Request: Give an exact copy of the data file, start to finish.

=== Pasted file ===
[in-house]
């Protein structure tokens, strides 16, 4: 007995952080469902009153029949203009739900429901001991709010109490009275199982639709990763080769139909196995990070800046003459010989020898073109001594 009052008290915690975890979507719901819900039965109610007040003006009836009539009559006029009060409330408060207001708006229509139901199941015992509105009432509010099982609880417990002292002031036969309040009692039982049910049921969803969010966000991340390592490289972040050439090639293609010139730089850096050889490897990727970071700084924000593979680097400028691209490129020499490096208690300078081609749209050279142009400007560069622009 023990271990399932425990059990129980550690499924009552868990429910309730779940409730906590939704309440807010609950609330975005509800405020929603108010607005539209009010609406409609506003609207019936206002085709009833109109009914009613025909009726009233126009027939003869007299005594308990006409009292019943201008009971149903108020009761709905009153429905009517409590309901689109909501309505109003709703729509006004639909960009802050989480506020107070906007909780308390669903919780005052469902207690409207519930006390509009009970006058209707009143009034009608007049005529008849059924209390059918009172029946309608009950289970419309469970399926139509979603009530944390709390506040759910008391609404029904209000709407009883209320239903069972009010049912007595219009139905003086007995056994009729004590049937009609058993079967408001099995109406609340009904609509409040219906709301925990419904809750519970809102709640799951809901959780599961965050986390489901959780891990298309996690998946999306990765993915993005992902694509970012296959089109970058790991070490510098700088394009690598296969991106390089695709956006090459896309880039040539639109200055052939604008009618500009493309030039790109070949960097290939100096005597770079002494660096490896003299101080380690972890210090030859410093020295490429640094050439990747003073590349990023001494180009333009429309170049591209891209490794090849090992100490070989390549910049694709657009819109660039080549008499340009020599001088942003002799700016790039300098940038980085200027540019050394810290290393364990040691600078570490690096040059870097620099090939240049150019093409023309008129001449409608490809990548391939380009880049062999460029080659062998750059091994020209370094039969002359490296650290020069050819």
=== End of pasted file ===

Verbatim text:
[in-house]
């Protein structure tokens, strides 16, 4: 007995952080469902009153029949203009739900429901001991709010109490009275199982639709990763080769139909196995990070800046003459010989020898073109001594 009052008290915690975890979507719901819900039965109610007040003006009836009539009559006029009060409330408060207001708006229509139901199941015992509105009432509010099982609880417990002292002031036969309040009692039982049910049921969803969010966000991340390592490289972040050439090639293609010139730089850096050889490897990727970071700084924000593979680097400028691209490129020499490096208690300078081609749209050279142009400007560069622009 023990271990399932425990059990129980550690499924009552868990429910309730779940409730906590939704309440807010609950609330975005509800405020929603108010607005539209009010609406409609506003609207019936206002085709009833109109009914009613025909009726009233126009027939003869007299005594308990006409009292019943201008009971149903108020009761709905009153429905009517409590309901689109909501309505109003709703729509006004639909960009802050989480506020107070906007909780308390669903919780005052469902207690409207519930006390509009009970006058209707009143009034009608007049005529008849059924209390059918009172029946309608009950289970419309469970399926139509979603009530944390709390506040759910008391609404029904209000709407009883209320239903069972009010049912007595219009139905003086007995056994009729004590049937009609058993079967408001099995109406609340009904609509409040219906709301925990419904809750519970809102709640799951809901959780599961965050986390489901959780891990298309996690998946999306990765993915993005992902694509970012296959089109970058790991070490510098700088394009690598296969991106390089695709956006090459896309880039040539639109200055052939604008009618500009493309030039790109070949960097290939100096005597770079002494660096490896003299101080380690972890210090030859410093020295490429640094050439990747003073590349990023001494180009333009429309170049591209891209490794090849090992100490070989390549910049694709657009819109660039080549008499340009020599001088942003002799700016790039300098940038980085200027540019050394810290290393364990040691600078570490690096040059870097620099090939240049150019093409023309008129001449409608490809990548391939380009880049062999460029080659062998750059091994020209370094039969002359490296650290020069050819």